Ellman et al21 reported that in 18 patients with impingement and coexisting osteoarthritis, arthroscopic debridement produced significant improvement in pain with a follow-up of 6 months to 3 years. Weinstein et al16 noted that in a series of 25 patients with early degenerative arthritis, 80% who underwent debridement had satisfactory pain relief; average follow-up was 34 months. Satisfactory results were also seen in case reports.22
Based on studies such as these, it appears that patients with concentric articulations and minimal preoperative loss of motion benefit most from this surgery. However, the long-term effectiveness of this procedure in early osteoarthritis requires further study.
In patients with moderate anterior capsular contracture and slight posterior subluxation of the humeral head, combined capsular release and debridement have also demonstrated good results.5 Recently, a short-term review23 of 14 patients with asymmetric wear of the glenoid who were treated with arthroscopic glenoidplasty revealed a significant decrease in pain; 79% of patients had a high degree of satisfaction.
Capsular release. In capsulorrhaphic arthropathy, anterior capsular release has been shown to improve motion and decrease the abnormal compressive forces on the joint surfaces, thus improving pain and possibly retarding the degenerative process.5 Both open and arthroscopic release are effective. Among patients in the early stages of the degenerative process, good results were achieved when only mild posterior translation of the humerus was seen in axillary view x-rays.7
Interpositional arthroplasty. This technique is designed primarily to treat rheumatoid shoulders and is performed by attaching a capsular flap or fascia lata transplant to the eroded glenoid surface.24 For most active patients with degenerative or posttraumatic glenohumeral arthritis, interpositional arthroplasty is not an alternative to prosthetic arthroplasty, because the results are usually less favorable and can be unpredictable.7 However, the combination of hemiarthroplasty and biologic resurfacing of the glenoid as an alternative to total-shoulder replacement has provided good results in younger patients.25
Corrective osteotomies. Open-wedge osteotomies of the glenoid (figure 3) have been done to treat patients with symptomatic fixed posterior subluxation and posterior glenoid wear, and the technique can represent an option in selected cases.7,26 If posterior subluxation and only mild posterior glenoid wear are present, and external rotation is not limited, a posterior-capsular-shift procedure can serve as an alternative treatment.
Joint-Replacing and Resecting Procedures
Patients who have severe joint damage may require more intensive therapies.
Replacement arthroplasty. Shoulder arthroplasty for degenerative, posttraumatic, postcapsulorrhaphy, or inflammatory arthritis provides the most successful and predictable relief of pain, and it results in the best functional outcome compared with interposition arthroplasty or arthrodesis.7 For active patients, and usually for young patients, the benefits of prosthetic arthroplasty must be tempered with concerns for potential problems associated with aseptic loosening of the components, particularly the glenoid component. Glenoid loosening is the most frequent complication following total shoulder replacement.27 After 10 to 15 years of follow-up, revision surgery for symptomatic glenoid loosening has been estimated at 5% to 10%.27 Therefore, for young, active patients in whom joint-preserving procedures are no longer indicated, hemiarthroplasty may be a logical alternative to total shoulder replacement. As previously noted, hemiarthroplasty can be combined with biological resurfacing of the glenoid, especially in shoulders that have mild, uniform glenoid involvement. However, studies have clearly established that, with advanced osteoarthritis, outcomes for pain and function measures are significantly better with total shoulder replacement than with hemiarthroplasty.28 This is especially true in shoulders that have eccentric wear patterns.5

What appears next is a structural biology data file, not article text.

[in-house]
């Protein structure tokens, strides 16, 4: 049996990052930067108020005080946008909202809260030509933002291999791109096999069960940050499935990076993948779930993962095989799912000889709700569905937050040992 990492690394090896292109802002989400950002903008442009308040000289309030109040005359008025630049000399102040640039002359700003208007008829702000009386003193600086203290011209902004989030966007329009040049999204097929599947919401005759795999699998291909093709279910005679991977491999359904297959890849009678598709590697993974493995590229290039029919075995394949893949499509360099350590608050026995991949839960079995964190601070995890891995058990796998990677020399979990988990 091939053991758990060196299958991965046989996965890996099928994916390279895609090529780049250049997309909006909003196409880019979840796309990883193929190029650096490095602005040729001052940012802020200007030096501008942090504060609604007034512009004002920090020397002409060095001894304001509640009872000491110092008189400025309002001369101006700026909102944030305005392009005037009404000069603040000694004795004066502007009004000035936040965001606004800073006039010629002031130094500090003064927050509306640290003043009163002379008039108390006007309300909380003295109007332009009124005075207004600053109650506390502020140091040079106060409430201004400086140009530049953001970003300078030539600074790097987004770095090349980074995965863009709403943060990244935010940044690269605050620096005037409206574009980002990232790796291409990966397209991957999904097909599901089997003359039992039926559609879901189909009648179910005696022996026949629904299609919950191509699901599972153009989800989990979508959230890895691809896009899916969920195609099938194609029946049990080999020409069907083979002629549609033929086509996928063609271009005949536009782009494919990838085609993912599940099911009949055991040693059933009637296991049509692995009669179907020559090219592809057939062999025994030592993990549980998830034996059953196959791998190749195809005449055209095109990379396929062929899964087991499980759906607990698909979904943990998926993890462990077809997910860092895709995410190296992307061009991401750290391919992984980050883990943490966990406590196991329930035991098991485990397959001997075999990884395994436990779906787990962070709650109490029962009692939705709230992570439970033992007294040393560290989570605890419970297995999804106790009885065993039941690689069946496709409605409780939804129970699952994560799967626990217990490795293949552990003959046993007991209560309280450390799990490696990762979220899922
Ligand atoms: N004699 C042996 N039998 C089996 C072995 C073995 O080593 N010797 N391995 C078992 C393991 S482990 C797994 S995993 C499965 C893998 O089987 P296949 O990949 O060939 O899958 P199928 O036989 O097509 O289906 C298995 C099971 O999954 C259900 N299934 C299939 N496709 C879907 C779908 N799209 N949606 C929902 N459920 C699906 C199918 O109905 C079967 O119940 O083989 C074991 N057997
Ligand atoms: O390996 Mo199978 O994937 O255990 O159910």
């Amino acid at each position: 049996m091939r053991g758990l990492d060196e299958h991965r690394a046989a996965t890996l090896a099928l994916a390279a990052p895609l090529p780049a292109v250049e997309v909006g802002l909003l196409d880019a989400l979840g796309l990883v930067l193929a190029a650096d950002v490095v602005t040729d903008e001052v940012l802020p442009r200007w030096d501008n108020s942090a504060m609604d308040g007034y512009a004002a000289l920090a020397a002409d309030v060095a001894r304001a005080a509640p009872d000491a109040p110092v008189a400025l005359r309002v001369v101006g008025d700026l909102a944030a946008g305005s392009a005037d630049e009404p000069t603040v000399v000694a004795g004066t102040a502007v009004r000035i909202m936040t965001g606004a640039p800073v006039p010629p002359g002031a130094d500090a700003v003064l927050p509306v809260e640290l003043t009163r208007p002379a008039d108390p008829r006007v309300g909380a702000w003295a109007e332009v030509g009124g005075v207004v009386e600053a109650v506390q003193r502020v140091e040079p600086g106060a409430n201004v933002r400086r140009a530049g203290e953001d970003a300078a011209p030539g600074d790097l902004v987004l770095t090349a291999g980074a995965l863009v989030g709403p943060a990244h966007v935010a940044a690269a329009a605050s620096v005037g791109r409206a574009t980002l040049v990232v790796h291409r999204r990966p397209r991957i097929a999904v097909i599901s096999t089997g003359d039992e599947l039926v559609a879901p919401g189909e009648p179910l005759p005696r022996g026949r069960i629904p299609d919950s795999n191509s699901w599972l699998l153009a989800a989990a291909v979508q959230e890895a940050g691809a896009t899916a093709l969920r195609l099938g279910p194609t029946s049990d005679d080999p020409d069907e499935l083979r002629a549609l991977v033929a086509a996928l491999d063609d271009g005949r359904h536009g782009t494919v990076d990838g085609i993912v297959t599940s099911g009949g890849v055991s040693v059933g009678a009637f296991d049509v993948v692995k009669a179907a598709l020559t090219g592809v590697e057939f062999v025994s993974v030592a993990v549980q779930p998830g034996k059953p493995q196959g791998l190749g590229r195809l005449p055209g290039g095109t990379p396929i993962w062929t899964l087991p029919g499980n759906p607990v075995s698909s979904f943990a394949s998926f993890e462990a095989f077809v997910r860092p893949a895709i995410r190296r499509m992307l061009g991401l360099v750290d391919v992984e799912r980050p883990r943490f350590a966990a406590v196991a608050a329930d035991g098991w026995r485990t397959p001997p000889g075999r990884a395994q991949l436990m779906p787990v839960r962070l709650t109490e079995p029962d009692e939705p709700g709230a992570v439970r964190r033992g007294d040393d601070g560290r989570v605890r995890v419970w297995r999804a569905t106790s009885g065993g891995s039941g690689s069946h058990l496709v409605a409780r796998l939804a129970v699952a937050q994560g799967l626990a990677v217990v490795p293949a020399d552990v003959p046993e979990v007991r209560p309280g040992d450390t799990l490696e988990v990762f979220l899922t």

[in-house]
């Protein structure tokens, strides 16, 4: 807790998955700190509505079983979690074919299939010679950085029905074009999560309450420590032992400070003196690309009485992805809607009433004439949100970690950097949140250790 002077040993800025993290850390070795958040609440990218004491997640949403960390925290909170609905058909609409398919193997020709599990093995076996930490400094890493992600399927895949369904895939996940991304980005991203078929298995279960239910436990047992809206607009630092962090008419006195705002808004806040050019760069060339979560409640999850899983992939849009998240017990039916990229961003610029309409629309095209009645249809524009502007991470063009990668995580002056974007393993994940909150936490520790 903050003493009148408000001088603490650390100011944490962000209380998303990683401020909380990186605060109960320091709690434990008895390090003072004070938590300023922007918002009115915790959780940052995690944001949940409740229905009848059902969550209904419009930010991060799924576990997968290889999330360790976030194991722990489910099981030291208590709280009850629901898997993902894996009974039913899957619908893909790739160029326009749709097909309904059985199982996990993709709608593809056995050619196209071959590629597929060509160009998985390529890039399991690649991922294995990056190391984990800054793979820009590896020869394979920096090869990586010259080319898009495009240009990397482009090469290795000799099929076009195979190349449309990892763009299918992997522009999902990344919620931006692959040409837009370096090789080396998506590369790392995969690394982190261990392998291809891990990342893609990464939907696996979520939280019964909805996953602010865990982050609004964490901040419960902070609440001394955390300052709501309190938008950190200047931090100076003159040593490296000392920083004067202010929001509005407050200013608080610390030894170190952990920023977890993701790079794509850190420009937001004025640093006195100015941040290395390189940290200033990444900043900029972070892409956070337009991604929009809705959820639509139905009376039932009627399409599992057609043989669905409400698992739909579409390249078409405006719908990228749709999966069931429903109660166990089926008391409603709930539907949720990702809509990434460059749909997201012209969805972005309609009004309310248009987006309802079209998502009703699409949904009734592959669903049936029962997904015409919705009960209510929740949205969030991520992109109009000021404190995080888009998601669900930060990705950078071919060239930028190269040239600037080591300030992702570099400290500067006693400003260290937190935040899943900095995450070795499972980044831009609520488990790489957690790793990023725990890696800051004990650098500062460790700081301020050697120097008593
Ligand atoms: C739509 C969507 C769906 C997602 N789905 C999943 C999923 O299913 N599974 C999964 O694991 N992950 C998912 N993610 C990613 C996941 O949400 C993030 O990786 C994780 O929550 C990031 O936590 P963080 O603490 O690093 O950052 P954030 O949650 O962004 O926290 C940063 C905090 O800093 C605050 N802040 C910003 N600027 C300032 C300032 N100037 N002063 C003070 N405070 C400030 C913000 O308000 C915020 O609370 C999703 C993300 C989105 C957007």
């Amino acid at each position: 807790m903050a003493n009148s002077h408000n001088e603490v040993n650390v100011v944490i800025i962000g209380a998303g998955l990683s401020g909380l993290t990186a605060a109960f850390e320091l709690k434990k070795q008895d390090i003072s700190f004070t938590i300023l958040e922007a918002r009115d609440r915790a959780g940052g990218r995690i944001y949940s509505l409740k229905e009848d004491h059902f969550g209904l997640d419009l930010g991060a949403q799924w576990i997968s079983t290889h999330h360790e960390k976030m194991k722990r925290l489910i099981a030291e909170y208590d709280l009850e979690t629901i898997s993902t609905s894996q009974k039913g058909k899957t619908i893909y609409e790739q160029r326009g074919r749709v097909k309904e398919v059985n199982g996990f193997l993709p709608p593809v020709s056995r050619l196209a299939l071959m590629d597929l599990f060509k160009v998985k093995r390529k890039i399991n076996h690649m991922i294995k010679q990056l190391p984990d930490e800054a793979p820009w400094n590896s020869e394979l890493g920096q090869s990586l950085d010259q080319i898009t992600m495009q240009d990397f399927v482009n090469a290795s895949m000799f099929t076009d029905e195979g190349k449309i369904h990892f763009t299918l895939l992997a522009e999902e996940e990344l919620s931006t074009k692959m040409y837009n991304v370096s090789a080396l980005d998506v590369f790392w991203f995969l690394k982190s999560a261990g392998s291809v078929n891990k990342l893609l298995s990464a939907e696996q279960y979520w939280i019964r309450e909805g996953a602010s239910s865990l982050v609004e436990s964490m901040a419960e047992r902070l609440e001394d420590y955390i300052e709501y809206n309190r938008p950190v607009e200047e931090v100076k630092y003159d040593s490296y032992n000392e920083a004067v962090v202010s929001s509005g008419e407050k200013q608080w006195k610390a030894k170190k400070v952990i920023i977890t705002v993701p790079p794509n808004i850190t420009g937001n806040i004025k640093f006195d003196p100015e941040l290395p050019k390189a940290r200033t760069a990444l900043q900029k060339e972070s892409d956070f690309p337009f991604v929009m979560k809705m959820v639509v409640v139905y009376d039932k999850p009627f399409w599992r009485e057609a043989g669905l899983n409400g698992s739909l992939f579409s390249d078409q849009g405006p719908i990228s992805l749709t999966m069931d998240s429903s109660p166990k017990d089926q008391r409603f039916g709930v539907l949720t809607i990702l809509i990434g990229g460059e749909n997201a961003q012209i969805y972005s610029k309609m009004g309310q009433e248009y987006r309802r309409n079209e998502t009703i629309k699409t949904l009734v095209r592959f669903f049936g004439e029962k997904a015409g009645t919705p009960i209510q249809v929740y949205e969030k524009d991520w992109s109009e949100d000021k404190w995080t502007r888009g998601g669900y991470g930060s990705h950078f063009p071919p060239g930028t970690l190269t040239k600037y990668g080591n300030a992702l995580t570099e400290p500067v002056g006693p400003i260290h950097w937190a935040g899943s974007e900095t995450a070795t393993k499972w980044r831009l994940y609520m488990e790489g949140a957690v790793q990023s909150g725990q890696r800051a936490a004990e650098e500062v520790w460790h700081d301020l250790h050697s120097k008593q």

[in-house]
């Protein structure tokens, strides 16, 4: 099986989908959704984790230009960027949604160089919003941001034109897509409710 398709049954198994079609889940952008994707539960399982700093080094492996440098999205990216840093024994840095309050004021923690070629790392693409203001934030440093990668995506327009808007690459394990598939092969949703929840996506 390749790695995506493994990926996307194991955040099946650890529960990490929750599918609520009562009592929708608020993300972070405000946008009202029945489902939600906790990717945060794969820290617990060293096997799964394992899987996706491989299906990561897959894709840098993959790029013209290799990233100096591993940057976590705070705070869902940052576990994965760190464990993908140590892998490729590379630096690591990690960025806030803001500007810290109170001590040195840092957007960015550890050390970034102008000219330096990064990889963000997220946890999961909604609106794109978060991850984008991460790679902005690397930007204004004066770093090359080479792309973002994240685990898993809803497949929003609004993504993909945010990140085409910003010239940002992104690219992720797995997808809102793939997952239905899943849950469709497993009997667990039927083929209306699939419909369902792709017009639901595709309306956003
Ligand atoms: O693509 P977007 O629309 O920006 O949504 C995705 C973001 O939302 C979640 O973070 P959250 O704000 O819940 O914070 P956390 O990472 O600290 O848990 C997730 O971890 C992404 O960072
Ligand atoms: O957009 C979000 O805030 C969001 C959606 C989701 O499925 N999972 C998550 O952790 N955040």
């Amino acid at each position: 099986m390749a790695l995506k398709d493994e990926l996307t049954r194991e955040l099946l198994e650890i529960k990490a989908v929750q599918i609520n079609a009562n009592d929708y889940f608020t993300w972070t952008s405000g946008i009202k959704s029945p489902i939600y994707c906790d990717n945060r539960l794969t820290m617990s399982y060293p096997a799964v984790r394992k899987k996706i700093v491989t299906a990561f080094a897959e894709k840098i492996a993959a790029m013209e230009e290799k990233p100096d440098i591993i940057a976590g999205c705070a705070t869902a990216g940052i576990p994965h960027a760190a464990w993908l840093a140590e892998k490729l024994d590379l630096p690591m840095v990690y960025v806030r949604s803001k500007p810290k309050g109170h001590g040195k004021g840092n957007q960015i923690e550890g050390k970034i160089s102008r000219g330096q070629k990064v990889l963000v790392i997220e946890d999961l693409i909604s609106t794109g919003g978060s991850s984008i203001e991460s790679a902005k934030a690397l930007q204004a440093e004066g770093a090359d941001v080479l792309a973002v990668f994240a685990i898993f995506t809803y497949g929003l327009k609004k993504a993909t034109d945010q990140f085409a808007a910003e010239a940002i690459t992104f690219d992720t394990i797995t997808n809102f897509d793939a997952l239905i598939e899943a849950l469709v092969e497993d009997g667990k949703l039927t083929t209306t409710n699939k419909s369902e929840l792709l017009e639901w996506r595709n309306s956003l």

Arthrodesis and resection arthroplasty. Indications for arthrodesis for patients who have degenerative arthritis have become rare, but arthrodesis can be an option for end-stage unilateral shoulder arthritis in patients who have strenuous physical demands, such as heavy manual labor. Problems that arise after multiple failed surgeries or with symptomatic recurrent voluntary shoulder dislocation can usually be addressed with this technique only. Resection arthroplasty has been advocated previously, but it is now considered solely as a salvage procedure.
Options for the Future
The degree of degenerative changes and patient functional demands determine the most appropriate treatment plan. Conservative measures play an important role as the initial therapy for most patients. Theoretically, modification of activities could serve as an important adjunct in managing shoulder arthritis in active patients, but acceptance is relatively low in this group. In the early stages of the arthritic process, once conservative treatment has failed, joint-preserving procedures represent clinically efficient alternatives to joint replacement. In more advanced cases, joint replacement is often the only acceptable solution (figure 4).
New prosthetic design that respects the patient's anatomy and the use of new materials may improve long-term results of replacement arthroplasty and constitute an earlier solution for young, active patients. Finally, in the future, new technologies such as cartilage transplantation, genetically engineered cartilage, and control of the inflammatory or degenerative processes via genetic modification in cells may play a role.
Dr Gerber and Dr Lehtinen are fellows and Dr Warner is chief, all in the Harvard Shoulder Service at Massachusetts General Hospital in Boston. Address correspondence to Jon J. P. Warner, MD, 275 Cambridge St, Box 403, Boston, MA 02114; e-mail to [email protected].
Disclosure information: Drs Gerber and Lehtinen disclose no significant relationship with any manufacturer of any commercial product mentioned in this article. Dr Warner receives royalties from prostheses manufactured by Centerpulse. No drug is mentioned in this article for an unlabeled use.